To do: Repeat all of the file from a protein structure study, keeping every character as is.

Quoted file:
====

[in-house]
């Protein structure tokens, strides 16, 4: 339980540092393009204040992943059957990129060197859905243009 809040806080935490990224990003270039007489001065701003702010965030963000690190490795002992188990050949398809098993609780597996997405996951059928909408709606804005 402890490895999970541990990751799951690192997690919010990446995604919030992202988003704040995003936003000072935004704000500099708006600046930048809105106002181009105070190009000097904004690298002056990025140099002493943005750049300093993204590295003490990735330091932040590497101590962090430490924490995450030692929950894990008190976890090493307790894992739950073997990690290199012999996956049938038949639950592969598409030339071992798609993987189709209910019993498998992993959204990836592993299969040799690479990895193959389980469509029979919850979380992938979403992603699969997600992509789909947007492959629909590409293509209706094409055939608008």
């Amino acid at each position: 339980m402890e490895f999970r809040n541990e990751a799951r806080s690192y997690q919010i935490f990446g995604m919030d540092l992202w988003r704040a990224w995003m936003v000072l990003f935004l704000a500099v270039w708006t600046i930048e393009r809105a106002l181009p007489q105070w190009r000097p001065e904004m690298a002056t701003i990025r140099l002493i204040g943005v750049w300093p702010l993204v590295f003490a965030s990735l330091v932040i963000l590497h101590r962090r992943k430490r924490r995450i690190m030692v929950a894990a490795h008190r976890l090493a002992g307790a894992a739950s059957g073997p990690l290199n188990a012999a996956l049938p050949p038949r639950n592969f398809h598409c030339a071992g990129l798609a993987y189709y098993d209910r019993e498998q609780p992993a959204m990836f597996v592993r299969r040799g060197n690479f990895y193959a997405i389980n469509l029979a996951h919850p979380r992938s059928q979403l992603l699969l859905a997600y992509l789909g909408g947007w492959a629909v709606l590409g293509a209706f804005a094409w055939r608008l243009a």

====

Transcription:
[in-house]
């Protein structure tokens, strides 16, 4: 339980540092393009204040992943059957990129060197859905243009 809040806080935490990224990003270039007489001065701003702010965030963000690190490795002992188990050949398809098993609780597996997405996951059928909408709606804005 402890490895999970541990990751799951690192997690919010990446995604919030992202988003704040995003936003000072935004704000500099708006600046930048809105106002181009105070190009000097904004690298002056990025140099002493943005750049300093993204590295003490990735330091932040590497101590962090430490924490995450030692929950894990008190976890090493307790894992739950073997990690290199012999996956049938038949639950592969598409030339071992798609993987189709209910019993498998992993959204990836592993299969040799690479990895193959389980469509029979919850979380992938979403992603699969997600992509789909947007492959629909590409293509209706094409055939608008």
């Amino acid at each position: 339980m402890e490895f999970r809040n541990e990751a799951r806080s690192y997690q919010i935490f990446g995604m919030d540092l992202w988003r704040a990224w995003m936003v000072l990003f935004l704000a500099v270039w708006t600046i930048e393009r809105a106002l181009p007489q105070w190009r000097p001065e904004m690298a002056t701003i990025r140099l002493i204040g943005v750049w300093p702010l993204v590295f003490a965030s990735l330091v932040i963000l590497h101590r962090r992943k430490r924490r995450i690190m030692v929950a894990a490795h008190r976890l090493a002992g307790a894992a739950s059957g073997p990690l290199n188990a012999a996956l049938p050949p038949r639950n592969f398809h598409c030339a071992g990129l798609a993987y189709y098993d209910r019993e498998q609780p992993a959204m990836f597996v592993r299969r040799g060197n690479f990895y193959a997405i389980n469509l029979a996951h919850p979380r992938s059928q979403l992603l699969l859905a997600y992509l789909g909408g947007w492959a629909v709606l590409g293509a209706f804005a094409w055939r608008l243009a």